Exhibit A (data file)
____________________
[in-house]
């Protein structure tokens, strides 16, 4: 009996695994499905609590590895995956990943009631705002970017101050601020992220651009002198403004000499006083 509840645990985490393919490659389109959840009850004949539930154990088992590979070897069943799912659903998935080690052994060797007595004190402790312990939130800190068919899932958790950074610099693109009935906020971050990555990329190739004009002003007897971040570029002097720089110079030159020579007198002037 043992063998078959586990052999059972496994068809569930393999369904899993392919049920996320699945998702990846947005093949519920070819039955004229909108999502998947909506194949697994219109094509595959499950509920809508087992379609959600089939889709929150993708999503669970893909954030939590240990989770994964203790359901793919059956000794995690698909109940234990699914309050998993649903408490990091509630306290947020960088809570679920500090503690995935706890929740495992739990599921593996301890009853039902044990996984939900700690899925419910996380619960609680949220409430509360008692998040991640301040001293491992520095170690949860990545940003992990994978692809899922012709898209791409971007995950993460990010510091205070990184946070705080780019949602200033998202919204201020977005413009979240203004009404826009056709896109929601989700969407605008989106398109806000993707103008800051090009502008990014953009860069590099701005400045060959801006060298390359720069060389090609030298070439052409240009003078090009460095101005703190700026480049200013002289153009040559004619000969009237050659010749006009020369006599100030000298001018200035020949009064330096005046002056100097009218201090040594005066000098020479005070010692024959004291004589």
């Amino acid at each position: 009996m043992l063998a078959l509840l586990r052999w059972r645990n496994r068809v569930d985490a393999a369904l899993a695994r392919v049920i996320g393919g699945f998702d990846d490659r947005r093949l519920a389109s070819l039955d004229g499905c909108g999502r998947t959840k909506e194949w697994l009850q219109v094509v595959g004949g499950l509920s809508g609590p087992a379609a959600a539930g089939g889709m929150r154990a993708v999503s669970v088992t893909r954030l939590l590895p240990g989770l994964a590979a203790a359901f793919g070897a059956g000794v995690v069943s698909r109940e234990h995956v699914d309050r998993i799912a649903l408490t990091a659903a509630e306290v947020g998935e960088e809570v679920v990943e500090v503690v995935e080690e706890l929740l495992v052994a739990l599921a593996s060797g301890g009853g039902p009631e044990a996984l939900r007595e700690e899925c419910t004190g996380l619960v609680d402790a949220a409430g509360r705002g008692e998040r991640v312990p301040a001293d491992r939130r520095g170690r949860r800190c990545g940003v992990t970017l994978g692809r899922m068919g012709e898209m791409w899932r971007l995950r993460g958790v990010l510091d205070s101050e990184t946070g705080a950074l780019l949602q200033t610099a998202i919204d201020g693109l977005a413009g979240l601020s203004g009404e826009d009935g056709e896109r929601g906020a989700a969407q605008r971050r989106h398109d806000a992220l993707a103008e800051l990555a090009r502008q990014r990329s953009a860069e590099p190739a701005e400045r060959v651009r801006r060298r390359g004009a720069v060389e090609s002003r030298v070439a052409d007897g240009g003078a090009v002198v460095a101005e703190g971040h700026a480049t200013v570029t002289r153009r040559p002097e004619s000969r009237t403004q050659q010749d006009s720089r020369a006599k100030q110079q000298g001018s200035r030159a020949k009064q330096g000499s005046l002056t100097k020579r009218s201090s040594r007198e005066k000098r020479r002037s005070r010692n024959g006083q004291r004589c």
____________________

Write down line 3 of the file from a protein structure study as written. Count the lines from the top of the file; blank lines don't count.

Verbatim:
């Amino acid at each position: 009996m043992l063998a078959l509840l586990r052999w059972r645990n496994r068809v569930d985490a393999a369904l899993a695994r392919v049920i996320g393919g699945f998702d990846d490659r947005r093949l519920a389109s070819l039955d004229g499905c909108g999502r998947t959840k909506e194949w697994l009850q219109v094509v595959g004949g499950l509920s809508g609590p087992a379609a959600a539930g089939g889709m929150r154990a993708v999503s669970v088992t893909r954030l939590l590895p240990g989770l994964a590979a203790a359901f793919g070897a059956g000794v995690v069943s698909r109940e234990h995956v699914d309050r998993i799912a649903l408490t990091a659903a509630e306290v947020g998935e960088e809570v679920v990943e500090v503690v995935e080690e706890l929740l495992v052994a739990l599921a593996s060797g301890g009853g039902p009631e044990a996984l939900r007595e700690e899925c419910t004190g996380l619960v609680d402790a949220a409430g509360r705002g008692e998040r991640v312990p301040a001293d491992r939130r520095g170690r949860r800190c990545g940003v992990t970017l994978g692809r899922m068919g012709e898209m791409w899932r971007l995950r993460g958790v990010l510091d205070s101050e990184t946070g705080a950074l780019l949602q200033t610099a998202i919204d201020g693109l977005a413009g979240l601020s203004g009404e826009d009935g056709e896109r929601g906020a989700a969407q605008r971050r989106h398109d806000a992220l993707a103008e800051l990555a090009r502008q990014r990329s953009a860069e590099p190739a701005e400045r060959v651009r801006r060298r390359g004009a720069v060389e090609s002003r030298v070439a052409d007897g240009g003078a090009v002198v460095a101005e703190g971040h700026a480049t200013v570029t002289r153009r040559p002097e004619s000969r009237t403004q050659q010749d006009s720089r020369a006599k100030q110079q000298g001018s200035r030159a020949k009064q330096g000499s005046l002056t100097k020579r009218s201090s040594r007198e005066k000098r020479r002037s005070r010692n024959g006083q004291r004589c």